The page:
Mystery Rays

Tales from the Nuclear Age:

 Copyright © 2010 by Charles Glassmire

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Aug. 15, 2010

Mysterious Rays

           Manya Sklodlwska (Curie) was born the last of five siblings in 1867 in Warsaw, which was then under the Czarist rule of the Russian Empire. Poland hadn’t been independent for almost a century. Her parents taught Physics and Chemistry, but it was illegal to teach Polish citizens, and forbidden even to speak their native language.

          “Constantly held in suspicion and spied upon, we children     knew that a single conversation in Polish, or an imprudent word, might seriously harm themselves, and also their families…”                      Marie Curie

            Her father read the classics to her some evenings, and her parents fostered her education in the sciences. She graduated from high school first in her class and received a gold medal, even though it required shaking the hand of the (Russian) Education Director. Being an intelligent woman in a man’s world, she was rejected from university study because she was female. She then studied at an illegal night school called the Floating University. The classes constantly moved location around the city to avoid the Czar’s watchful men.

          Finally, at age 24 and fleeing a broken love relationship, she traveled to Paris where her sister was studying to become a medical doctor, and enrolled in the University of Paris (Sorbonne). It was there in 1891, that she changed her name to Marie. Living in a flat in the Latin Quarter, she suffered from the

cold and sometimes fainted for lack of food.

           “…my situation was not exceptional; it was the familiar experience of many of the Polish students whom I knew…”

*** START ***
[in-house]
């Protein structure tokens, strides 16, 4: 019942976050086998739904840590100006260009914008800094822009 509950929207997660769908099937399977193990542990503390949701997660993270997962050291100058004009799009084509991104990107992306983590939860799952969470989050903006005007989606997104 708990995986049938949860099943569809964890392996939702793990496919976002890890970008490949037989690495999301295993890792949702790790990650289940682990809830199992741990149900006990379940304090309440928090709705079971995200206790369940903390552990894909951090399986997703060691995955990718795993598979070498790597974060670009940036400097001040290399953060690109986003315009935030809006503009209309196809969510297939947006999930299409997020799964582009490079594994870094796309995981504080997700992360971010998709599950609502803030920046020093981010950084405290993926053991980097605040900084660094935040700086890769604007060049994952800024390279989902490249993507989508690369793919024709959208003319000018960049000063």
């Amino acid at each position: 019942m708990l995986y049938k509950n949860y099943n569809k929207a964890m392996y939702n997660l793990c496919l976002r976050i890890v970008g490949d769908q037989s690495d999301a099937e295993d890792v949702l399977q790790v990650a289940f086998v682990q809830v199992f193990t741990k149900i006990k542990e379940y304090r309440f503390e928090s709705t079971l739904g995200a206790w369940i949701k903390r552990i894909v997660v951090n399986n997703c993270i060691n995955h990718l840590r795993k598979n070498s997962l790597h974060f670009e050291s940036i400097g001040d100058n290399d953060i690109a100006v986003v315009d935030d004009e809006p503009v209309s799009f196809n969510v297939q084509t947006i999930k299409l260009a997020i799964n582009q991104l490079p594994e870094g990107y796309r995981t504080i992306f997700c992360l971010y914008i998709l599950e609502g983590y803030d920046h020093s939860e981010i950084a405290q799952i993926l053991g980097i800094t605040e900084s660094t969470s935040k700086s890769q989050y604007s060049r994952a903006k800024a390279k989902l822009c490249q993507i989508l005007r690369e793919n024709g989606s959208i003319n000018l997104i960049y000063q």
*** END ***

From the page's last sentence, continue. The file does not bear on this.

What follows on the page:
Marie wrote later.

          Her diligence eventually paid dividends, finishing first in her Physics course and being awarded a scholarship and some lab space to continue study. In 1894 she shared the lab space with a scientist studying magnetism, a topic of her own research. His name was Pierre Curie.

           “Our work drew us closer and closer, until we were both convinced that neither of us could find a better life companion…”  Marie observed.

           In 1895 they were married in a civil ceremony. She wore a simple blue suit which served later for many years as a laboratory

The Honeymooners

smock. There was no exchange of rings. They took their honeymoon by touring France on two bicycles, purchased with a wedding gift.

          Having earned a degree in Physics, Marie was now pursuing her Doctorate and she urged Pierre to do so. He was an experienced researcher of some 15 years, and in March of 1985 he was awarded the Doctorate.  She chose to study the mysterious rays given off by Uranium salts as her thesis topic; this phenomenon was first reported by Becquerel in 1896. He noted they appeared to be like X-rays, and he soon became Marie’s thesis advisor. Pierre soon found her studies much more interesting than his own, and joined her in her investigations.

          Pierre had invented an instrument which measured the ionization of air. They could quantify the ray emissions by measuring the charged air around the samples. Studying the mineral Pitchblende, they soon found Pitchblende gave off four times more rays than the Uranium it contained. This meant there must be something else in the sample giving off additional rays!  And it was far more active than elemental Uranium. She soon discovered that the element Thorium also gave off these rays. The physical nature of these emanations was a challenging mystery.

          In 1898 they published the existence of another active element which Marie named “Polonium”, after her native Poland. She began to refer to these unknown emissions as “radiation”. Soon elements which gave off the rays were spoken of as “radioactive”.